Pedagogies of Protest: African American Teachers and the History of the Civil Rights Movement, 1940–1963
by Scott Baker — 2011
Background/Context: Although the dominant narrative of the civil rights movement marginalizes the role of black educators, revisionist scholars have shown that a significant number of black teachers encouraged student protest and activism. There has, however, been little analysis of the work of black teachers inside segregated schools in the South.
Purpose/Objective: This study examines the courses that Southern African American teachers taught, the pedagogies they practiced, and the extracurricular programs they organized. Using Charleston’s Burke Industrial School as a lens to illuminate pedagogies of protest that were practiced by activist educators in the South, this study explores how leading black educators created spaces within segregated schools where they bred dissatisfaction with white supremacy.
Research Design: This historical analysis draws upon archival sources, school board minutes, school newspapers and yearbooks, oral testimony, and autobiographies.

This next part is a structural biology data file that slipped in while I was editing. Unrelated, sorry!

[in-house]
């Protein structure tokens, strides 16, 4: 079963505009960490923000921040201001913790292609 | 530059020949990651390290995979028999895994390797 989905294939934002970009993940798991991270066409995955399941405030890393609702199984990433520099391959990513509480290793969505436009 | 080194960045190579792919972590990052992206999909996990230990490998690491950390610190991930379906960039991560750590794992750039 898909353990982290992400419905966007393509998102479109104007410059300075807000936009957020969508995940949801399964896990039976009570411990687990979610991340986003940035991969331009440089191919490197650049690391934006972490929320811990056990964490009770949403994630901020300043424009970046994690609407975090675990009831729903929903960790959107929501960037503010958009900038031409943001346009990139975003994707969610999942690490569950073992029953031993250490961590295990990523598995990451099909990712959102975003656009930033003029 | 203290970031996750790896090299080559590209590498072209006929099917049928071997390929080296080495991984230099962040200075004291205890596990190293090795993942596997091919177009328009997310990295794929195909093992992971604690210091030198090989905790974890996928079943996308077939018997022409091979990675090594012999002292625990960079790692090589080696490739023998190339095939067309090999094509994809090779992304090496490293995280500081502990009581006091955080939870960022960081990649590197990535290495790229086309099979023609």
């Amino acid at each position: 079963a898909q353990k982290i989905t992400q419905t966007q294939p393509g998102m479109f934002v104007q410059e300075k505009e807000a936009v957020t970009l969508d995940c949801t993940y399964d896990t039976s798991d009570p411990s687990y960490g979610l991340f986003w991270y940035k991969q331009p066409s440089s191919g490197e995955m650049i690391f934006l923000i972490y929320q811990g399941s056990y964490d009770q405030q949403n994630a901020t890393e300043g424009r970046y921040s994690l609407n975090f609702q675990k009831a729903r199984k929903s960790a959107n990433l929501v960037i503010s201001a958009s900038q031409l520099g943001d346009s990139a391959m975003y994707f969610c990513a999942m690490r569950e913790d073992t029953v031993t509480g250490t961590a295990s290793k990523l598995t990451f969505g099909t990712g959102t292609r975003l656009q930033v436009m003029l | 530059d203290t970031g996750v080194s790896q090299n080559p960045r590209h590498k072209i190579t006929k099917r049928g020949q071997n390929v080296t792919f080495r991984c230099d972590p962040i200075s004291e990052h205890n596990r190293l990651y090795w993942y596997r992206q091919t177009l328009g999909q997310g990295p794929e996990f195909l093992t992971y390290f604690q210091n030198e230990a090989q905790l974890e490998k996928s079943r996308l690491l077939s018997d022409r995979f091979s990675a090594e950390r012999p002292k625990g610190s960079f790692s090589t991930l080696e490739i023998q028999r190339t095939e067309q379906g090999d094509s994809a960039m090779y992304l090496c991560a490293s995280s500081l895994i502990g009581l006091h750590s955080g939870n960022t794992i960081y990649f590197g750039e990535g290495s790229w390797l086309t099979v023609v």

Conclusions/Recommendations: In Charleston, as elsewhere in the South, activist African American teachers made crucial contributions to the civil rights movement. Fusing an activist version of the African American uplift philosophy with John Dewey’s democratic conception of progressive education, exemplary teachers created academic and extracurricular programs that encouraged student protest. Beginning in the 1940s and continuing through the 1960s, students acted on lessons taught in classes and extracurricular clubs, organizing and leading strikes, boycotts, and demonstrations. The pedagogies that leading African American educators practiced, the aspirations they nurtured, and the student activism they encouraged helped make the civil rights movement possible.
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